From our recent Japanese acquisitions
Birds and dragonflies
A rare bronze antique lantern find in a rare trapezoidal shape
This trapezoidal roof shaped hand cast bronze lantern is only the third example we have seen in over ten years of handling hundreds of Japanese lanterns. In addition to its unique shape, it is embellished with many unusual accoutrements: mushrooms, garden fence, vines, and comes complete with its rare hanging bell pendants.
Superb garden and collector work of art.
May be either suspended in your favorite indoor or outdoor space, or comfortably set upon a favorite table or garden surface.
A good old example dating to the Taisho period, early 20th century.
Notice the wonderful extended roof timbers on top too- detailing we seldom see.
Dimensions: 10 inches tall with hanger and 15 inches longest side and 8 inches shorter depth.
Quality: Crafted from bronze
Good garden candidate, this is an ideal accent size for a small outdoor or indoor zen garden.
Provenance: Old Northern Kyoto garden collection.
Lifetime guarantee of authenticity. All our Asian works of art are accompanied by our lifetime guarantee of authenticity. We are members of NAJGA- North American Japanese Garden Association.
History of Japanese lanterns:
In Japan a toro¯ (lantern) is a traditional lantern made of stone, wood, or metal. Like many other elements of Japanese traditional architecture, it originated in China. In Japan, to¯ro¯ were originally used only in Buddhist temples, where they lined and illuminated paths and lighted lanterns were then considered an offering. In its complete, original form the lantern represents five elements of Buddhist cosmology: Bottom touching the ground, represents chi, the earth, the next section represents sui, or water, ka or fire, is represented by the section encasing the lantern’s light or flame, while fu¯ (air) and ku¯ (void or spirit) are represented by the last two sections, top-most and pointing towards the sky. These last two sections express the IDEA that after death our physical bodies will go back to their original, elemental form.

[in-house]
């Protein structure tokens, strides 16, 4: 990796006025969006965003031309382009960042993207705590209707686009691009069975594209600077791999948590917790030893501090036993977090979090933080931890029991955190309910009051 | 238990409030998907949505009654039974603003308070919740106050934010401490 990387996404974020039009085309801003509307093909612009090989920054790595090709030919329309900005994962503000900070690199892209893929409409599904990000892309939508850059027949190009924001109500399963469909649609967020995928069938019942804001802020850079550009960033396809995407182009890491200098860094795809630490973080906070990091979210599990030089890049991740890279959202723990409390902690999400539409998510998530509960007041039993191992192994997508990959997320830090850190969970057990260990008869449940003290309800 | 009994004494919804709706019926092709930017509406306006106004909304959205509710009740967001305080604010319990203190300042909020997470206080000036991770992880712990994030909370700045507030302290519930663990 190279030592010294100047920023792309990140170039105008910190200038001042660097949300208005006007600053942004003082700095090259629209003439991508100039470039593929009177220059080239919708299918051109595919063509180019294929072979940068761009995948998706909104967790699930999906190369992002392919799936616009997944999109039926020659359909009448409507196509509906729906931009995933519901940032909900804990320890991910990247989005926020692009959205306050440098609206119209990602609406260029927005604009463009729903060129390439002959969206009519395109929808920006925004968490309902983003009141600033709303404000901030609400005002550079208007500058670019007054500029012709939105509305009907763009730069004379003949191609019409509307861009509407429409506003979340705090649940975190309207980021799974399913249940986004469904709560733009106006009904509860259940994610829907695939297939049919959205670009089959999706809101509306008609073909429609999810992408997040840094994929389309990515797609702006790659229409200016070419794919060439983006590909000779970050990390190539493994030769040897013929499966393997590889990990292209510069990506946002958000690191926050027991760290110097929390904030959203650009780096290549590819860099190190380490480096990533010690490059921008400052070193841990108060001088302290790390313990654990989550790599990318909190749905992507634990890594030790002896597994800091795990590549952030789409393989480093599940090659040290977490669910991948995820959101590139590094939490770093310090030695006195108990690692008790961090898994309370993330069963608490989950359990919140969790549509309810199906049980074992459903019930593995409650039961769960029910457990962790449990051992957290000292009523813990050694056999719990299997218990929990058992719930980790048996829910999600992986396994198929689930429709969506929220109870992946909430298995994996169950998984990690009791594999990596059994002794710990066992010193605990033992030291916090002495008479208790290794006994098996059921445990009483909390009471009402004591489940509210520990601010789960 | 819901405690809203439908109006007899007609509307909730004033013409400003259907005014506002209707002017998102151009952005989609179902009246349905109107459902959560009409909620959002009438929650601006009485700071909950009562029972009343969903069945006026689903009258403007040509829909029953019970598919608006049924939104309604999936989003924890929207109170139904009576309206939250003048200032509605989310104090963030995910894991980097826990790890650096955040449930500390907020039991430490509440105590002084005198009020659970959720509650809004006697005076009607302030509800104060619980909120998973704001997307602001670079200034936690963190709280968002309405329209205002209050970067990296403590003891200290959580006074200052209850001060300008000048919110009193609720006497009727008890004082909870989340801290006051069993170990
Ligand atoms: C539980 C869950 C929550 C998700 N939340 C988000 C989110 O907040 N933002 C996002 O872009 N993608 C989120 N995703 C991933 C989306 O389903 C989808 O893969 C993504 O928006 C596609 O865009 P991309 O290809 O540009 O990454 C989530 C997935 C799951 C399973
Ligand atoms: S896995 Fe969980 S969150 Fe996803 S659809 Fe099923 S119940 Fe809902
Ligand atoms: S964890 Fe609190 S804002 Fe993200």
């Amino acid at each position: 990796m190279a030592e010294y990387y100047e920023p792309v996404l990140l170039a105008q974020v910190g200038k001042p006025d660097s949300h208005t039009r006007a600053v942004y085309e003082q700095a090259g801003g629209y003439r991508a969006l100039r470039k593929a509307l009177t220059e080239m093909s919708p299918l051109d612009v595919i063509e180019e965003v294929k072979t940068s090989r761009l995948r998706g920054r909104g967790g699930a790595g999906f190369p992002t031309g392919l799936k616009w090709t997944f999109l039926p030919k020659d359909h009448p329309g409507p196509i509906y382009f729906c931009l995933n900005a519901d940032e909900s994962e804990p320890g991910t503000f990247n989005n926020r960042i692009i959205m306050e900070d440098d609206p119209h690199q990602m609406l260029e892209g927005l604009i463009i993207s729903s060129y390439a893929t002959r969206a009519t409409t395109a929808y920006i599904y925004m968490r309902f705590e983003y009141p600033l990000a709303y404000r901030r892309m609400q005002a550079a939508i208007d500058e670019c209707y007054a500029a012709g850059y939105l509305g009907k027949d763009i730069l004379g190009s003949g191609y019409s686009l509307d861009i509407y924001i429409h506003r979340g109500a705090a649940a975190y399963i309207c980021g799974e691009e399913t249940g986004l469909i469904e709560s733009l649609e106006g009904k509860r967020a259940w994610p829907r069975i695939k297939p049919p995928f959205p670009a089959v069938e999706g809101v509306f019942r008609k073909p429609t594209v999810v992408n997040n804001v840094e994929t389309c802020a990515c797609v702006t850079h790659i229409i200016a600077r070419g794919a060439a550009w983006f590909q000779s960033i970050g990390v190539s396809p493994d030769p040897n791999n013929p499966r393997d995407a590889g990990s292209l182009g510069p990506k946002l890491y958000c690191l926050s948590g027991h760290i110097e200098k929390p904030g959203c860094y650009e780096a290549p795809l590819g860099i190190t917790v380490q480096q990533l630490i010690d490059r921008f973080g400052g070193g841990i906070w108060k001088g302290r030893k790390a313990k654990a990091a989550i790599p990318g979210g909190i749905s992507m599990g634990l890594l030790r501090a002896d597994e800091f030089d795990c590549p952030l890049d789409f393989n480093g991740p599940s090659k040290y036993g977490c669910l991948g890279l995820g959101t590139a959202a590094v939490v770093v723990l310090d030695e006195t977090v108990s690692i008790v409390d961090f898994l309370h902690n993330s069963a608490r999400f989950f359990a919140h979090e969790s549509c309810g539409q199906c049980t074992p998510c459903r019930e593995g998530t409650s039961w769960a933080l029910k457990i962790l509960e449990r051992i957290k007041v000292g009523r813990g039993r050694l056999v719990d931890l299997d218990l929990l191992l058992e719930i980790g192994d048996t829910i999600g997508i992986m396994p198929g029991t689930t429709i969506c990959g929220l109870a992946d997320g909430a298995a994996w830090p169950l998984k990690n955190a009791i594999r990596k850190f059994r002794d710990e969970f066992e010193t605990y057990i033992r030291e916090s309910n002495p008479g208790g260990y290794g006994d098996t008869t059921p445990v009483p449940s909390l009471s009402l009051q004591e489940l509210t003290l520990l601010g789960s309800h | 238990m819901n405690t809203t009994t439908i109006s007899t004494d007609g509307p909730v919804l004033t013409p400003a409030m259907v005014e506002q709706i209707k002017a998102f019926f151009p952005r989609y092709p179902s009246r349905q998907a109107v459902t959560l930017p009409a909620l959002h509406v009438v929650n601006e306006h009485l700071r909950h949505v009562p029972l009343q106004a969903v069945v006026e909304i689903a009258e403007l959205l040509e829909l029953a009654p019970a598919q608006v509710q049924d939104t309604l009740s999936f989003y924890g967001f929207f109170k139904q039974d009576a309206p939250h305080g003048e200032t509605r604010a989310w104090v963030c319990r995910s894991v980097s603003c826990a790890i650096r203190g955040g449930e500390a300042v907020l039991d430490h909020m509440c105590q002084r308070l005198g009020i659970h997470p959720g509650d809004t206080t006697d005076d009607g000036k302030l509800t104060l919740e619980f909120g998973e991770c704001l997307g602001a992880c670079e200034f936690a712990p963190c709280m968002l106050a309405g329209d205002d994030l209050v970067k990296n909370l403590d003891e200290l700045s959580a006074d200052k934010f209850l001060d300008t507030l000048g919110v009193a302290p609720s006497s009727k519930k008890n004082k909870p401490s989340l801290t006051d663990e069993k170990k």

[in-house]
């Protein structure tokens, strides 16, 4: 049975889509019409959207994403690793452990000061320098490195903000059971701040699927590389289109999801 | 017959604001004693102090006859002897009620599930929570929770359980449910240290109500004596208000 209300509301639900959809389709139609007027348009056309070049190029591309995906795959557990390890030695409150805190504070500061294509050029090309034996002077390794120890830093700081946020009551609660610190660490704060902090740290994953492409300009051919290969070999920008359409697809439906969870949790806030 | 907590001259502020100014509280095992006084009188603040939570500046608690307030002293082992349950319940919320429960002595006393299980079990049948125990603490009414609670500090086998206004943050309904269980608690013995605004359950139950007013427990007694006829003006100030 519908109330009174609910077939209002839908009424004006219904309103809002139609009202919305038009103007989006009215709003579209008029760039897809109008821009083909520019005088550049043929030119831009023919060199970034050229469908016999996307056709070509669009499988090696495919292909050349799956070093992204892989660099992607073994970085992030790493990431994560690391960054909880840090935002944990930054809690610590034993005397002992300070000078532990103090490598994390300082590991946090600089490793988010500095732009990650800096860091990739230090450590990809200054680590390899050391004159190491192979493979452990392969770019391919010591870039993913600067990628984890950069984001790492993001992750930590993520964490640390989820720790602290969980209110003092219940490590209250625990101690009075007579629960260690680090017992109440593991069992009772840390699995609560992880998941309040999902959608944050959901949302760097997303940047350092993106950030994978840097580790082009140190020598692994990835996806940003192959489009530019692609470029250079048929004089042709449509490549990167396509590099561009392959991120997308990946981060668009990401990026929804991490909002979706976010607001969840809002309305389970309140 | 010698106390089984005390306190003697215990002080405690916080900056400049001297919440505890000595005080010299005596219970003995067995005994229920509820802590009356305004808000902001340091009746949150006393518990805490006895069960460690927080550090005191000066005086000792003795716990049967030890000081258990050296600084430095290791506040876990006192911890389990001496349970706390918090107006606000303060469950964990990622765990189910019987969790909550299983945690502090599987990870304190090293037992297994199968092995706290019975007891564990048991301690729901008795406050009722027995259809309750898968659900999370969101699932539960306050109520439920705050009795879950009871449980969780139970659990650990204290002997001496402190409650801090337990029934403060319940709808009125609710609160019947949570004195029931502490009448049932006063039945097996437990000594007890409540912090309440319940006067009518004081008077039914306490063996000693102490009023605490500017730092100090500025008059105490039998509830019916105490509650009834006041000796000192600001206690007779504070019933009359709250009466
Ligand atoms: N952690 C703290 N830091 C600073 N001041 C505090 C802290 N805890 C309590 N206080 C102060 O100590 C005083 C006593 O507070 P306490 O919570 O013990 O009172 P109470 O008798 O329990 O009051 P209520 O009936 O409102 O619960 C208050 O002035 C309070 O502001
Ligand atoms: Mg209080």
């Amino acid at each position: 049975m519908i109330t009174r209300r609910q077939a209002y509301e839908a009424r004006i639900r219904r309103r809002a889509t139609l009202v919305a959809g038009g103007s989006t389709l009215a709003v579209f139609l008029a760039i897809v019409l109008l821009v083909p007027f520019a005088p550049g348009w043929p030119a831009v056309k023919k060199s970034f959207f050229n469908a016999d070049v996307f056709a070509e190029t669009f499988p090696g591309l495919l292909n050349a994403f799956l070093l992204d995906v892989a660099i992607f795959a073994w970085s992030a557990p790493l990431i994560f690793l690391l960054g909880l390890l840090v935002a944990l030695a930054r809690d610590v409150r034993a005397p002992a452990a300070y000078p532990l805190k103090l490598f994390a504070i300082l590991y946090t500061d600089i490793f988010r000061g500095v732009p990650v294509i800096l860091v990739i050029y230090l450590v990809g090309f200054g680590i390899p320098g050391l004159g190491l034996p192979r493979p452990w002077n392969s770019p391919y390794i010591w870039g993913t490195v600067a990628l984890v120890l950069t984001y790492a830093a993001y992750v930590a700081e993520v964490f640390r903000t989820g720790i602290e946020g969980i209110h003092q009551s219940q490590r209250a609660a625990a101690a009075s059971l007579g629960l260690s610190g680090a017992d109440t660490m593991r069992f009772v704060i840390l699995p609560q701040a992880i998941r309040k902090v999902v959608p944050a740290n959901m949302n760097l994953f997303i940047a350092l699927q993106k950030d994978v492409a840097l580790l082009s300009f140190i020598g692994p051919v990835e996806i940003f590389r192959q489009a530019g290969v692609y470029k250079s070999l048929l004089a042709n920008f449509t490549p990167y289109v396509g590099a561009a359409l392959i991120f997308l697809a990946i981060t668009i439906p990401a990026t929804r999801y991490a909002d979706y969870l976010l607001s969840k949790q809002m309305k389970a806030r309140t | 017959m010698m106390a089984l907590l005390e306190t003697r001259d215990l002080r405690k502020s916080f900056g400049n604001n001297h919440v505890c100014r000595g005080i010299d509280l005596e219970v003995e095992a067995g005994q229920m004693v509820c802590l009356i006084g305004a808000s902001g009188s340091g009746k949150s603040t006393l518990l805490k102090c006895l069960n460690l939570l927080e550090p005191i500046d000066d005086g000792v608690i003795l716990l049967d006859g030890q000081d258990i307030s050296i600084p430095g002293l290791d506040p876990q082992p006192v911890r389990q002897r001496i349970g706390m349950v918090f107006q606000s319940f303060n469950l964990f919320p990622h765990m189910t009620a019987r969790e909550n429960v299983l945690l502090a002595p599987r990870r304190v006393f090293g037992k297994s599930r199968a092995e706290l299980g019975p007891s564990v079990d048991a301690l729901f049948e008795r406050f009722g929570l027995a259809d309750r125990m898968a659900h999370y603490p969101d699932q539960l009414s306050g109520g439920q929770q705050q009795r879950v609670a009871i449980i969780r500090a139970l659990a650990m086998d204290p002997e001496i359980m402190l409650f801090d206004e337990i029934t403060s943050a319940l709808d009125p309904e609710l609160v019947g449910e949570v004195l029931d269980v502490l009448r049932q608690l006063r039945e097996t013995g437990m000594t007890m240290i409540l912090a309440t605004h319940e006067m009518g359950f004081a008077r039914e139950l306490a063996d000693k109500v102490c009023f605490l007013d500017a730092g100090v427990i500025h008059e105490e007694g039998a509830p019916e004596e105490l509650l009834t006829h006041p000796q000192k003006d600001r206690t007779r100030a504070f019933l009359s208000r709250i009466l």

Yukimi-do¯ro¯ or legged lanterns have as a base not a post but curved legs and a wide umbrella with a finial. Relatively low, they are used exclusively in gardens and the traditional placement is near water. The umbrella can be round or have from three to eight sides, while the fire box is usually hexagonal. Yu-loosley translated means water reflection. It was probably developed during the Momoyama period, but the oldest extant examples, found at the Katsura Villa in Kyoto, go back only to the early Edo period (17th century).
Our gallery based in Newport, Rhode Island USA has been dealing in authentic Pre-columbian, Japanese and fine Asian art, garden ornaments, lanterns and water basins for 25 years. Our president personally travels across America as well as Japan and Europe each year to meet his network partners who assist him in finding best examples. He personally inspects each antique work of art to ensure its old age, authenticity and quality condition.
- Dimensions: N/A